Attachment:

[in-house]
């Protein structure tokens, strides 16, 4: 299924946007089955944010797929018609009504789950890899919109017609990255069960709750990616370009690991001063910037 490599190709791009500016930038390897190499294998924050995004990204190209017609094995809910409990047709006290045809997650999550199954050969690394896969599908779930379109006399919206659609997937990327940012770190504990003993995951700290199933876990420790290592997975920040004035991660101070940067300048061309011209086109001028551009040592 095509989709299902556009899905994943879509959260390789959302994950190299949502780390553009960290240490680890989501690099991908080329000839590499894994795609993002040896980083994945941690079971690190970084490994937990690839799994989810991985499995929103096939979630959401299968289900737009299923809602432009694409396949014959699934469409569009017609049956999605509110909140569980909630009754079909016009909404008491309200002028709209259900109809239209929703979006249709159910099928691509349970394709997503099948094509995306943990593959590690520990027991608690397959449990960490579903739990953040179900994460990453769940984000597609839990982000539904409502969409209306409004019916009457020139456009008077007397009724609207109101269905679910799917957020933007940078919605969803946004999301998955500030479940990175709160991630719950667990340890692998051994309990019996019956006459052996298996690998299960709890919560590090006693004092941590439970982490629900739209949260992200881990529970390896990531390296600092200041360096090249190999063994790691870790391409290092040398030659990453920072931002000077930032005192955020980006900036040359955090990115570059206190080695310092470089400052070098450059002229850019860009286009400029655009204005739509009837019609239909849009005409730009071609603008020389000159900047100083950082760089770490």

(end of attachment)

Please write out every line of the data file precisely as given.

[in-house]
């Protein structure tokens, strides 16, 4: 299924946007089955944010797929018609009504789950890899919109017609990255069960709750990616370009690991001063910037 490599190709791009500016930038390897190499294998924050995004990204190209017609094995809910409990047709006290045809997650999550199954050969690394896969599908779930379109006399919206659609997937990327940012770190504990003993995951700290199933876990420790290592997975920040004035991660101070940067300048061309011209086109001028551009040592 095509989709299902556009899905994943879509959260390789959302994950190299949502780390553009960290240490680890989501690099991908080329000839590499894994795609993002040896980083994945941690079971690190970084490994937990690839799994989810991985499995929103096939979630959401299968289900737009299923809602432009694409396949014959699934469409569009017609049956999605509110909140569980909630009754079909016009909404008491309200002028709209259900109809239209929703979006249709159910099928691509349970394709997503099948094509995306943990593959590690520990027991608690397959449990960490579903739990953040179900994460990453769940984000597609839990982000539904409502969409209306409004019916009457020139456009008077007397009724609207109101269905679910799917957020933007940078919605969803946004999301998955500030479940990175709160991630719950667990340890692998051994309990019996019956006459052996298996690998299960709890919560590090006693004092941590439970982490629900739209949260992200881990529970390896990531390296600092200041360096090249190999063994790691870790391409290092040398030659990453920072931002000077930032005192955020980006900036040359955090990115570059206190080695310092470089400052070098450059002229850019860009286009400029655009204005739509009837019609239909849009005409730009071609603008020389000159900047100083950082760089770490």